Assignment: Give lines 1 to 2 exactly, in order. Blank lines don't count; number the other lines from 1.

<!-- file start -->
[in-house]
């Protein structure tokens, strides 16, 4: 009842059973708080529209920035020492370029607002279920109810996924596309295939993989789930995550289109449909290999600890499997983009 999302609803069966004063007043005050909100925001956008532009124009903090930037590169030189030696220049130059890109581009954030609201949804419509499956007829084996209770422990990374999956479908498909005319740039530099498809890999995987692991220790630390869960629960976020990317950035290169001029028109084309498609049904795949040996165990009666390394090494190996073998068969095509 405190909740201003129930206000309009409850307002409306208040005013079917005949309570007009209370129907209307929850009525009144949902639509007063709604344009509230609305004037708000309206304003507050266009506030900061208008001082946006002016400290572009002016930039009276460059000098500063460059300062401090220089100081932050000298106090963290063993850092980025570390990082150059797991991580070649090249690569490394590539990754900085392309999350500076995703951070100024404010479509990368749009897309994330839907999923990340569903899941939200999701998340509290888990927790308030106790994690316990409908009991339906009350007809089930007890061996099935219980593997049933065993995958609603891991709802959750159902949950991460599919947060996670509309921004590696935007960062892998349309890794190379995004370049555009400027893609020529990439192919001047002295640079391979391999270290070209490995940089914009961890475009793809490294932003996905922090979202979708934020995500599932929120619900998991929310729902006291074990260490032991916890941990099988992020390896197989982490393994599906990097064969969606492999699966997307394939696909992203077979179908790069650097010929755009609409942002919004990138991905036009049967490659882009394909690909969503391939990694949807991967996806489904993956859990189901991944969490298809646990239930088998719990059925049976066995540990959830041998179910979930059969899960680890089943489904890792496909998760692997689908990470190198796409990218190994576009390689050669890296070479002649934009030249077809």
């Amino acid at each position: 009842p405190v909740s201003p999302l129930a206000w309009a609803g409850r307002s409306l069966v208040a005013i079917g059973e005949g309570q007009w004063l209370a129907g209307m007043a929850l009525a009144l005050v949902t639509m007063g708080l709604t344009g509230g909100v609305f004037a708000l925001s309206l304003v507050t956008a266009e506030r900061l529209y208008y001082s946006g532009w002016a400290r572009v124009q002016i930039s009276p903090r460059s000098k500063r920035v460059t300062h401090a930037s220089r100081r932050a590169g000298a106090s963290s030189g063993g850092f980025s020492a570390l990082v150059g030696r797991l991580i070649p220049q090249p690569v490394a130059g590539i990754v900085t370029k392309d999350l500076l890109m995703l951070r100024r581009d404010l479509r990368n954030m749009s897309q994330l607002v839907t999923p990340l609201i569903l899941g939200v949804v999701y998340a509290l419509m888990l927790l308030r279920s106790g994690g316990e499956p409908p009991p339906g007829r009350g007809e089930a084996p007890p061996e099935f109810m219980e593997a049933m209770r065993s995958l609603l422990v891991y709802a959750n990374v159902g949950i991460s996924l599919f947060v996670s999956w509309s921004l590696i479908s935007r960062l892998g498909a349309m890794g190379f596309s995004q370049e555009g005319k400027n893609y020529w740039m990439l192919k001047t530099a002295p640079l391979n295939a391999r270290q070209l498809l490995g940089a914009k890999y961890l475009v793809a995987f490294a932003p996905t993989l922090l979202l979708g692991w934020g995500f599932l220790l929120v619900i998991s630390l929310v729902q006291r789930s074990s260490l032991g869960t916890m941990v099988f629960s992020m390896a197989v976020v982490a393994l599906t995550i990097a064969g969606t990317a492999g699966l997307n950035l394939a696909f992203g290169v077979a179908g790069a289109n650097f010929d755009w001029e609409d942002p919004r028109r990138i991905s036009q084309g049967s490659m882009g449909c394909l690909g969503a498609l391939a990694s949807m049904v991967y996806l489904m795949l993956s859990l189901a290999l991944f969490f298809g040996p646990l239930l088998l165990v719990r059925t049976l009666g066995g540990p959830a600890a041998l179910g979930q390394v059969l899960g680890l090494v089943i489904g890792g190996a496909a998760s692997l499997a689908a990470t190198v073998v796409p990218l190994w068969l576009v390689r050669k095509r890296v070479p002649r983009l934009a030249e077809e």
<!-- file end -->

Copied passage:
[in-house]
């Protein structure tokens, strides 16, 4: 009842059973708080529209920035020492370029607002279920109810996924596309295939993989789930995550289109449909290999600890499997983009 999302609803069966004063007043005050909100925001956008532009124009903090930037590169030189030696220049130059890109581009954030609201949804419509499956007829084996209770422990990374999956479908498909005319740039530099498809890999995987692991220790630390869960629960976020990317950035290169001029028109084309498609049904795949040996165990009666390394090494190996073998068969095509 405190909740201003129930206000309009409850307002409306208040005013079917005949309570007009209370129907209307929850009525009144949902639509007063709604344009509230609305004037708000309206304003507050266009506030900061208008001082946006002016400290572009002016930039009276460059000098500063460059300062401090220089100081932050000298106090963290063993850092980025570390990082150059797991991580070649090249690569490394590539990754900085392309999350500076995703951070100024404010479509990368749009897309994330839907999923990340569903899941939200999701998340509290888990927790308030106790994690316990409908009991339906009350007809089930007890061996099935219980593997049933065993995958609603891991709802959750159902949950991460599919947060996670509309921004590696935007960062892998349309890794190379995004370049555009400027893609020529990439192919001047002295640079391979391999270290070209490995940089914009961890475009793809490294932003996905922090979202979708934020995500599932929120619900998991929310729902006291074990260490032991916890941990099988992020390896197989982490393994599906990097064969969606492999699966997307394939696909992203077979179908790069650097010929755009609409942002919004990138991905036009049967490659882009394909690909969503391939990694949807991967996806489904993956859990189901991944969490298809646990239930088998719990059925049976066995540990959830041998179910979930059969899960680890089943489904890792496909998760692997689908990470190198796409990218190994576009390689050669890296070479002649934009030249077809």